It’s not often that I’m awed when I travel somewhere new. Over the years, the threshold for a destination to elicit a “wow” feeling from me has steadily risen. But sometimes I’m pleasantly surprised by a place, and the Douro Valley in Portugal was one of them.
After a great stay in Porto and Vila Nova de Gaia, my group hopped into a van for an hour-and-a-half drive east. Our destination was Portugal’s most famous wine and Port producing region.
When we arrived, I was amazed at the beauty of the landscapes. The Douro River was flanked on both sides by steep slopes covered in terraces. On them, vines were heavy with the grapes that would be made into the region’s famous wines.
Our first stop in the Douro Valley was at Quinta do Panascal, which was owned by Fonseca Port, one of the largest producers in the region. There we did a tasting of several wines and Ports: a rose Port from their Croft label, Fonseca Terra Prima, which was their first organic Port wine, and Taylor’s LBV 2007, one of their best sellers.
After the tasting we enjoyed some sirocco almonds and cod and shrimp fritters before sitting down for an amazing lunch under a wisteria canopy. The regional specialty was kid, and it was delicious as we dined in the afternoon sun.
After lunch we went on a tour of the vineyards. The winery opens daily for visitors, and offers an audioguide tour through the vines as well as a tasting of three Ports for just 3 euros. As with Porto, the Douro Valley impressed me with the great value for money it offered.
I was also impressed with how much infrastructure the region had for visitors. There were hotels, restaurants, tasting rooms, and everything else that was necessary to visit the region and learn about its wines and Ports.
After the tour we hopped on a water taxi and sped down the river in the afternoon sun. It was a great way to travel in the Douro Valley, and before we knew it, we were met down the river by a driver from our hotel.
He took us up the steep hill to our accommodation at Quinta Nova. The hotel had stunning views over the valley and comfortable guest rooms with large bathrooms. The lounge and library area was filled with sumptuous furniture, and outside were plenty of tables and chairs as well as a swimming pool.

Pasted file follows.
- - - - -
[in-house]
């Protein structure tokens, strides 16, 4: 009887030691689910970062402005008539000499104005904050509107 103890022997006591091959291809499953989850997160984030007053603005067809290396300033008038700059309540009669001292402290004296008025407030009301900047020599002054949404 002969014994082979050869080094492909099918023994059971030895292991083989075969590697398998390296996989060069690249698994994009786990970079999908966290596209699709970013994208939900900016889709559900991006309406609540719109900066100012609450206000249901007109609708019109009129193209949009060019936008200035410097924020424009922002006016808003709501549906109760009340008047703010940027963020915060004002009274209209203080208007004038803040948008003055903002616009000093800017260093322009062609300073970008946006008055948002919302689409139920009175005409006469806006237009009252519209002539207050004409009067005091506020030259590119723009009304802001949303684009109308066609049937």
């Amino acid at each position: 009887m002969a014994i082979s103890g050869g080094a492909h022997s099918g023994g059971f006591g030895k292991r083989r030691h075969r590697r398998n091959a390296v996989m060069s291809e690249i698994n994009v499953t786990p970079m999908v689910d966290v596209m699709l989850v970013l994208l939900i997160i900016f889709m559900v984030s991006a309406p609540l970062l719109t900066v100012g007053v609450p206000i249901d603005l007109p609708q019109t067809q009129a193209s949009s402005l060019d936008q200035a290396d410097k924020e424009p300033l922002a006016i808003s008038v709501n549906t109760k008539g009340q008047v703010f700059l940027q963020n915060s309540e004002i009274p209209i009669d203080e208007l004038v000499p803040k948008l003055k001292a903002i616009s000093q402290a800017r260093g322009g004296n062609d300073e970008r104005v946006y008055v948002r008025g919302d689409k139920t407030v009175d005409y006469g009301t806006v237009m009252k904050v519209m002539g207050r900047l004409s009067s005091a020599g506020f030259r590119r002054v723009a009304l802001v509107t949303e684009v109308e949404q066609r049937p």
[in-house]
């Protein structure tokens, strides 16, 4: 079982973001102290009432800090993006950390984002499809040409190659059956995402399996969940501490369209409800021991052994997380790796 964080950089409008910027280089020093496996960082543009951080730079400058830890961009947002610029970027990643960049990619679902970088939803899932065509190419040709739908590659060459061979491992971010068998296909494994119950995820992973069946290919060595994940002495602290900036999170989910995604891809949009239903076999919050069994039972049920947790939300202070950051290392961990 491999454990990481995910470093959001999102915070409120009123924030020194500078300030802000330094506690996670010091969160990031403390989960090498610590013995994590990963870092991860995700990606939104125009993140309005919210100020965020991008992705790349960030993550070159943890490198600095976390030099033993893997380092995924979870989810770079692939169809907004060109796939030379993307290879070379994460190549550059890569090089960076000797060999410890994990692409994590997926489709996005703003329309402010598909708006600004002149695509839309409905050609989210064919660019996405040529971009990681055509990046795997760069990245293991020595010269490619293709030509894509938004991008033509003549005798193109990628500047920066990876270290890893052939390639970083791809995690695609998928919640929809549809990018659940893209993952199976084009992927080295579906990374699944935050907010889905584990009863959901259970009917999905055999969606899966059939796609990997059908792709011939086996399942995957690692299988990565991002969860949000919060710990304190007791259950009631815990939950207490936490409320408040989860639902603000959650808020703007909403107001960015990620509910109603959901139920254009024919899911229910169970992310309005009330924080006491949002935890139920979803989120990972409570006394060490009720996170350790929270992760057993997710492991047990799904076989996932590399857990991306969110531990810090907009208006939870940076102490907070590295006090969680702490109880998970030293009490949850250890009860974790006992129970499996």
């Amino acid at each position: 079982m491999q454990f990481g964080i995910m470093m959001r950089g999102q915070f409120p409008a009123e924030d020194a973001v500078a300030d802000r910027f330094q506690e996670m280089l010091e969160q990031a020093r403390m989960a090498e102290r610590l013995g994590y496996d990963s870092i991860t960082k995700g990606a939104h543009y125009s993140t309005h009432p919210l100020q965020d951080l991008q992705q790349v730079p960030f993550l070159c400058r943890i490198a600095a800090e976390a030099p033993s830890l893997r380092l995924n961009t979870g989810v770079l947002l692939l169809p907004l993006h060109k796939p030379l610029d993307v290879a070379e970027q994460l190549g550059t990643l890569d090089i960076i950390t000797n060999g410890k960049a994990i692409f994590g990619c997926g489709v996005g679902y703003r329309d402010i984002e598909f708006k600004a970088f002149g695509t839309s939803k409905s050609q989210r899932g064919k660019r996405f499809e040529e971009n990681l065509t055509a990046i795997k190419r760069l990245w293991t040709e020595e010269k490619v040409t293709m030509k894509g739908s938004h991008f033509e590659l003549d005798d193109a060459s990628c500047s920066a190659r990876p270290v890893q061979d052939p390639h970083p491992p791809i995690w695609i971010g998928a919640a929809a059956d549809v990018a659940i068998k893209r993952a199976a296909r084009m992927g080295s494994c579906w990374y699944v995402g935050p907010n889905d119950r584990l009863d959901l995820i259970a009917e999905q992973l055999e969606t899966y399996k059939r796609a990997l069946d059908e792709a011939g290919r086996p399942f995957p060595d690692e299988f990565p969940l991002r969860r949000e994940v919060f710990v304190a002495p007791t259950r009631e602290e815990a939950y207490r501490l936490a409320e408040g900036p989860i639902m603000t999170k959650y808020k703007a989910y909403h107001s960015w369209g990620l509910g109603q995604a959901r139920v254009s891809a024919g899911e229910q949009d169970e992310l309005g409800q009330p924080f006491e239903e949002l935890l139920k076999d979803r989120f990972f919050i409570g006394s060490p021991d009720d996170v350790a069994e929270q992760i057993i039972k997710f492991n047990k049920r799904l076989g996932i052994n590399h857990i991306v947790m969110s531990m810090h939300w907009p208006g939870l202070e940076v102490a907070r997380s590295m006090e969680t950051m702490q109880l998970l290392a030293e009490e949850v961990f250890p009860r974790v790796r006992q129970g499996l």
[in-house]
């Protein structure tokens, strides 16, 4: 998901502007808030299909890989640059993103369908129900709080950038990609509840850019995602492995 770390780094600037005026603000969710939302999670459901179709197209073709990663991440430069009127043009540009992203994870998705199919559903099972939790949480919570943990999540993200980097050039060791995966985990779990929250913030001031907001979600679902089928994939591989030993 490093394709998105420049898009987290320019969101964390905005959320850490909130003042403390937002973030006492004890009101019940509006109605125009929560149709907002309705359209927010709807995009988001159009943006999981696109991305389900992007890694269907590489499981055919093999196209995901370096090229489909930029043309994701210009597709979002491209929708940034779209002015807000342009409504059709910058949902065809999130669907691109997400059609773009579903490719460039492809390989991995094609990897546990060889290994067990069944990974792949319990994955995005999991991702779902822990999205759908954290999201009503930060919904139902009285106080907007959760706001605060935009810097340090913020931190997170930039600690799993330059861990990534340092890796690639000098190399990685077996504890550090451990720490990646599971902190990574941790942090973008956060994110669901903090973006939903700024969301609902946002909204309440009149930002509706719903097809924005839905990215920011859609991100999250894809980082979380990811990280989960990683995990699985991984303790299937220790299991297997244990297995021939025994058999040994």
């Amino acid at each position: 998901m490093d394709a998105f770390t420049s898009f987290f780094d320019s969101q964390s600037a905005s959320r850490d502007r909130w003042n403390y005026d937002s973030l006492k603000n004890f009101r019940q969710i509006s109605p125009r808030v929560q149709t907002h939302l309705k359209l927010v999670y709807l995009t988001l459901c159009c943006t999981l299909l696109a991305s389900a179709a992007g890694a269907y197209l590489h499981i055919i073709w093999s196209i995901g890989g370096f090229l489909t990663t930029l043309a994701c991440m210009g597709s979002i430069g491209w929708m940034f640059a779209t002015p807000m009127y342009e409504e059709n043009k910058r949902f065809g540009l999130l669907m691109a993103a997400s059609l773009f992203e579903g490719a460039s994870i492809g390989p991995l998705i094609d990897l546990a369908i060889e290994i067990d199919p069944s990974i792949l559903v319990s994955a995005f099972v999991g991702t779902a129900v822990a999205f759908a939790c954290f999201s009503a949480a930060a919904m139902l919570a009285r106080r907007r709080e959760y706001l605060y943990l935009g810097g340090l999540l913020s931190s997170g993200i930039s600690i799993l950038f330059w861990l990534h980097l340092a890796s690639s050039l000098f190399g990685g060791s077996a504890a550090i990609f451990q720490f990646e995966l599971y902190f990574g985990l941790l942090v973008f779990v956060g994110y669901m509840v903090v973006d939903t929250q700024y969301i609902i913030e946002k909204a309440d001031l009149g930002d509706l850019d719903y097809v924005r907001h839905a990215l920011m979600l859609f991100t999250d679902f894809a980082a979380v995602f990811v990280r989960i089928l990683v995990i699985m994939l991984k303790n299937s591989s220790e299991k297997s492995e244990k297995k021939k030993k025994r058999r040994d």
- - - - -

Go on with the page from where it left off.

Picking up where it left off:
Our time at Quinta Nova was spent in diverse ways. There was a sunset walk through the vineyards, a dinner at the hotel’s new restaurant, a guided cellar tour, and—of course—a tasting of a range of the winery’s still wines.
The next day we waved good-bye to Quinta Nova and drove to Quinta do Seixo, the home of Sandeman Port. I wasn’t sure how impressed I would be with such a big-name winery, but I was pleasantly surprised.
The winery stayed true to Sandeman’s brand, with an air of mystery in the steely gray cellars and a sleek, modern tasting room with some of the most beautiful views of vineyards I’ve ever seen.
We tasted a range of Ports at Sandeman, including a white Port, a 20 year old tawny Port, an LBV 2007, and the popular Sandeman Founders Reserve Port. We also tried a cocktail called a Port tonic, which was made with two parts tonic water, one part white Port, a slice of lemon peel, and a mint leaf. It was incredibly refreshing, and perfect for the hot summer weather.
Leaving Sandeman, we drove back down the hill to the river for lunch at a restaurant called DOC. It was one of the best restaurants in the Douro Valley, and for good reason. Our tasting menu wowed us with course after course of excellent food. The highlight for me was the classic Portuguese salt cod with Mozambican prawns, crawfish and broccoli cream, and gnocchi.
After lunch we drove to the city of Regua for a special treat: a train ride along the river to Pinao. The 30-minute trip was one of the most beautiful train journeys I’ve ever experienced, what with the train traveling right along the river and offering breathtaking views of the vineyards. If I sound like a broken record in this post, it’s because I can’t stop thinking about the stunning surroundings.
When we arrived at Pinao, we traveled back through Regua by van and made our way to the next hotel on our itinerary: Quinta do Vallado. The building was modern and the rooms spacious and decorated with great style. Outside were gardens and a pool with views over the valley.
Our time at Quinta do Vallado was filled with fun activities, including a vineyard tour in the back of a 4×4, a cellar tour and tasting, and a great dinner of local Portuguese stew with delicious meats. Apparently the chef used to be a housekeeper at the hotel, and one day volunteered to start cooking. I hope she keeps doing so, because her food is amazing.
The next morning we were up early to tour a famous hotel and spa in the Douro Valley called Aquapura. The hotel was housed in what looked like a castle, and the interior and grounds were certainly fit for someone who lived in one.
The huge swimming pool, manicured gardens, and grass tennis courts were beautiful to behold, and the breakfast buffet alone was enough to make me want to stay all day.
But I couldn’t. After our quick visit to Aquapura, we got into the van and traveled back to Porto. As the car wound its way up the hills and through the vineyards, I couldn’t take my eyes off the scenery.
Even after three days in the region, I was still in awe of the landscapes, the food, the wine, and the warm welcome we received. I’m not sure how long it will be until I visit somewhere that impresses me as much as the Douro Valley, but I know that it will take a pretty spectacular place to do so.